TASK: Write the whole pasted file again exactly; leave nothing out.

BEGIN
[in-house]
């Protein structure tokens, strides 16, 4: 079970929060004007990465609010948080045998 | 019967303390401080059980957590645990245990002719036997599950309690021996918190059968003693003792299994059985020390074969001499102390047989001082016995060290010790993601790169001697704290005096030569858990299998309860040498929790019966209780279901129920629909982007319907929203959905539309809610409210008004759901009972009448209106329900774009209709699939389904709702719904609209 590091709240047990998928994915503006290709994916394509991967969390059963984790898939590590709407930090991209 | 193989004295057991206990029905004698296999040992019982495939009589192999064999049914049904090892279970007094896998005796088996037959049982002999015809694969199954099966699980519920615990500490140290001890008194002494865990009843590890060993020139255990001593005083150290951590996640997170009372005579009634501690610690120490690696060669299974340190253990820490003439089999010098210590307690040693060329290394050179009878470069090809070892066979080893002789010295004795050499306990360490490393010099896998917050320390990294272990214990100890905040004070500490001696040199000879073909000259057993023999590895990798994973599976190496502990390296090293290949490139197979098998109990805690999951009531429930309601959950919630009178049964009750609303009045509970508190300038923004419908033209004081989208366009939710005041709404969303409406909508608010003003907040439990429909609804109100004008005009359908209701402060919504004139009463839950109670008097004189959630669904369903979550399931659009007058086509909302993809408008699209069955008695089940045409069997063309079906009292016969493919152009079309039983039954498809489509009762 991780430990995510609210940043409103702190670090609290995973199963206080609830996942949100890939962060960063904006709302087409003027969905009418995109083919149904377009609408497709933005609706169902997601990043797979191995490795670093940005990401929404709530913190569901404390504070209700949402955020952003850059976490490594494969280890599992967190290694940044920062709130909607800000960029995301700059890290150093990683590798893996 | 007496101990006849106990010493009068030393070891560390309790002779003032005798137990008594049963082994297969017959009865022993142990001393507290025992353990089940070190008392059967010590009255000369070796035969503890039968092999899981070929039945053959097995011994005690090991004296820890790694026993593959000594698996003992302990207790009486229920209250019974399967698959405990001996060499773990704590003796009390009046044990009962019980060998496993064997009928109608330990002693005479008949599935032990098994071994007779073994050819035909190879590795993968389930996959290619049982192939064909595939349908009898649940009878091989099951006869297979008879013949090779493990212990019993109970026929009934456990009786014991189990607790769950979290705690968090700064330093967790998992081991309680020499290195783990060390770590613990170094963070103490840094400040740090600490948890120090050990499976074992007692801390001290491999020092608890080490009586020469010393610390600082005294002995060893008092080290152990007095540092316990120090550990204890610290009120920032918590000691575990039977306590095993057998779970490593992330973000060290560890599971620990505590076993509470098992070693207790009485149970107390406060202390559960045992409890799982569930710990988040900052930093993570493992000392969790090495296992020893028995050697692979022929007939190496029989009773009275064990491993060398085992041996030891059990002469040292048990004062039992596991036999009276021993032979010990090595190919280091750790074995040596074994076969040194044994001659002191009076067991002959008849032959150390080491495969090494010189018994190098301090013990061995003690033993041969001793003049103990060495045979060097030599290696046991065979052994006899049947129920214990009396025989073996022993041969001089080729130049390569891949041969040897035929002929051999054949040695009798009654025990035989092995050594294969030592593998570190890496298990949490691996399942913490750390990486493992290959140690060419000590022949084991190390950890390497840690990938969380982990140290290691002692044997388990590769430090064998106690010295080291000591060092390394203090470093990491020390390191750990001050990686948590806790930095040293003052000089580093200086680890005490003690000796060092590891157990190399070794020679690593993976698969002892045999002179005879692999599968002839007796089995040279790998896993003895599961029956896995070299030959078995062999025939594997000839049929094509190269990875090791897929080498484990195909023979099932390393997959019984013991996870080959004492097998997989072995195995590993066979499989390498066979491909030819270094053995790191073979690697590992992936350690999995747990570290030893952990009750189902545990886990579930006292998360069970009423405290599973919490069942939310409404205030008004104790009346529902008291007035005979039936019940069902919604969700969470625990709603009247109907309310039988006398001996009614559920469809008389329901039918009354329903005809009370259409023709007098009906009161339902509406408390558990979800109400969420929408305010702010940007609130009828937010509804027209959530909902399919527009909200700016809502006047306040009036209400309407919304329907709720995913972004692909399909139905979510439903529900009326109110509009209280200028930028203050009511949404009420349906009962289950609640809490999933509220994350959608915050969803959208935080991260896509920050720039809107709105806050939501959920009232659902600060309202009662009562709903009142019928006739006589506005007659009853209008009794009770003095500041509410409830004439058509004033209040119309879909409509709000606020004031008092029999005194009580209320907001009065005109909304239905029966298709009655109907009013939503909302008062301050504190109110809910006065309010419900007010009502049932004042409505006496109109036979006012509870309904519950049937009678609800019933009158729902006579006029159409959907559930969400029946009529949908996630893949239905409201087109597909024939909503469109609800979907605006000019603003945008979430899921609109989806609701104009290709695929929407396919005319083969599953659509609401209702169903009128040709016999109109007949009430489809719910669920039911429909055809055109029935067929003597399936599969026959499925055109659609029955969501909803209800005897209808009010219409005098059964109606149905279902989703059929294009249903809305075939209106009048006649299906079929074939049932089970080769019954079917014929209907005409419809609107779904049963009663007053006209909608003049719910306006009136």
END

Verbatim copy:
[in-house]
């Protein structure tokens, strides 16, 4: 079970929060004007990465609010948080045998 | 019967303390401080059980957590645990245990002719036997599950309690021996918190059968003693003792299994059985020390074969001499102390047989001082016995060290010790993601790169001697704290005096030569858990299998309860040498929790019966209780279901129920629909982007319907929203959905539309809610409210008004759901009972009448209106329900774009209709699939389904709702719904609209 590091709240047990998928994915503006290709994916394509991967969390059963984790898939590590709407930090991209 | 193989004295057991206990029905004698296999040992019982495939009589192999064999049914049904090892279970007094896998005796088996037959049982002999015809694969199954099966699980519920615990500490140290001890008194002494865990009843590890060993020139255990001593005083150290951590996640997170009372005579009634501690610690120490690696060669299974340190253990820490003439089999010098210590307690040693060329290394050179009878470069090809070892066979080893002789010295004795050499306990360490490393010099896998917050320390990294272990214990100890905040004070500490001696040199000879073909000259057993023999590895990798994973599976190496502990390296090293290949490139197979098998109990805690999951009531429930309601959950919630009178049964009750609303009045509970508190300038923004419908033209004081989208366009939710005041709404969303409406909508608010003003907040439990429909609804109100004008005009359908209701402060919504004139009463839950109670008097004189959630669904369903979550399931659009007058086509909302993809408008699209069955008695089940045409069997063309079906009292016969493919152009079309039983039954498809489509009762 991780430990995510609210940043409103702190670090609290995973199963206080609830996942949100890939962060960063904006709302087409003027969905009418995109083919149904377009609408497709933005609706169902997601990043797979191995490795670093940005990401929404709530913190569901404390504070209700949402955020952003850059976490490594494969280890599992967190290694940044920062709130909607800000960029995301700059890290150093990683590798893996 | 007496101990006849106990010493009068030393070891560390309790002779003032005798137990008594049963082994297969017959009865022993142990001393507290025992353990089940070190008392059967010590009255000369070796035969503890039968092999899981070929039945053959097995011994005690090991004296820890790694026993593959000594698996003992302990207790009486229920209250019974399967698959405990001996060499773990704590003796009390009046044990009962019980060998496993064997009928109608330990002693005479008949599935032990098994071994007779073994050819035909190879590795993968389930996959290619049982192939064909595939349908009898649940009878091989099951006869297979008879013949090779493990212990019993109970026929009934456990009786014991189990607790769950979290705690968090700064330093967790998992081991309680020499290195783990060390770590613990170094963070103490840094400040740090600490948890120090050990499976074992007692801390001290491999020092608890080490009586020469010393610390600082005294002995060893008092080290152990007095540092316990120090550990204890610290009120920032918590000691575990039977306590095993057998779970490593992330973000060290560890599971620990505590076993509470098992070693207790009485149970107390406060202390559960045992409890799982569930710990988040900052930093993570493992000392969790090495296992020893028995050697692979022929007939190496029989009773009275064990491993060398085992041996030891059990002469040292048990004062039992596991036999009276021993032979010990090595190919280091750790074995040596074994076969040194044994001659002191009076067991002959008849032959150390080491495969090494010189018994190098301090013990061995003690033993041969001793003049103990060495045979060097030599290696046991065979052994006899049947129920214990009396025989073996022993041969001089080729130049390569891949041969040897035929002929051999054949040695009798009654025990035989092995050594294969030592593998570190890496298990949490691996399942913490750390990486493992290959140690060419000590022949084991190390950890390497840690990938969380982990140290290691002692044997388990590769430090064998106690010295080291000591060092390394203090470093990491020390390191750990001050990686948590806790930095040293003052000089580093200086680890005490003690000796060092590891157990190399070794020679690593993976698969002892045999002179005879692999599968002839007796089995040279790998896993003895599961029956896995070299030959078995062999025939594997000839049929094509190269990875090791897929080498484990195909023979099932390393997959019984013991996870080959004492097998997989072995195995590993066979499989390498066979491909030819270094053995790191073979690697590992992936350690999995747990570290030893952990009750189902545990886990579930006292998360069970009423405290599973919490069942939310409404205030008004104790009346529902008291007035005979039936019940069902919604969700969470625990709603009247109907309310039988006398001996009614559920469809008389329901039918009354329903005809009370259409023709007098009906009161339902509406408390558990979800109400969420929408305010702010940007609130009828937010509804027209959530909902399919527009909200700016809502006047306040009036209400309407919304329907709720995913972004692909399909139905979510439903529900009326109110509009209280200028930028203050009511949404009420349906009962289950609640809490999933509220994350959608915050969803959208935080991260896509920050720039809107709105806050939501959920009232659902600060309202009662009562709903009142019928006739006589506005007659009853209008009794009770003095500041509410409830004439058509004033209040119309879909409509709000606020004031008092029999005194009580209320907001009065005109909304239905029966298709009655109907009013939503909302008062301050504190109110809910006065309010419900007010009502049932004042409505006496109109036979006012509870309904519950049937009678609800019933009158729902006579006029159409959907559930969400029946009529949908996630893949239905409201087109597909024939909503469109609800979907605006000019603003945008979430899921609109989806609701104009290709695929929407396919005319083969599953659509609401209702169903009128040709016999109109007949009430489809719910669920039911429909055809055109029935067929003597399936599969026959499925055109659609029955969501909803209800005897209808009010219409005098059964109606149905279902989703059929294009249903809305075939209106009048006649299906079929074939049932089970080769019954079917014929209907005409419809609107779904049963009663007053006209909608003049719910306006009136």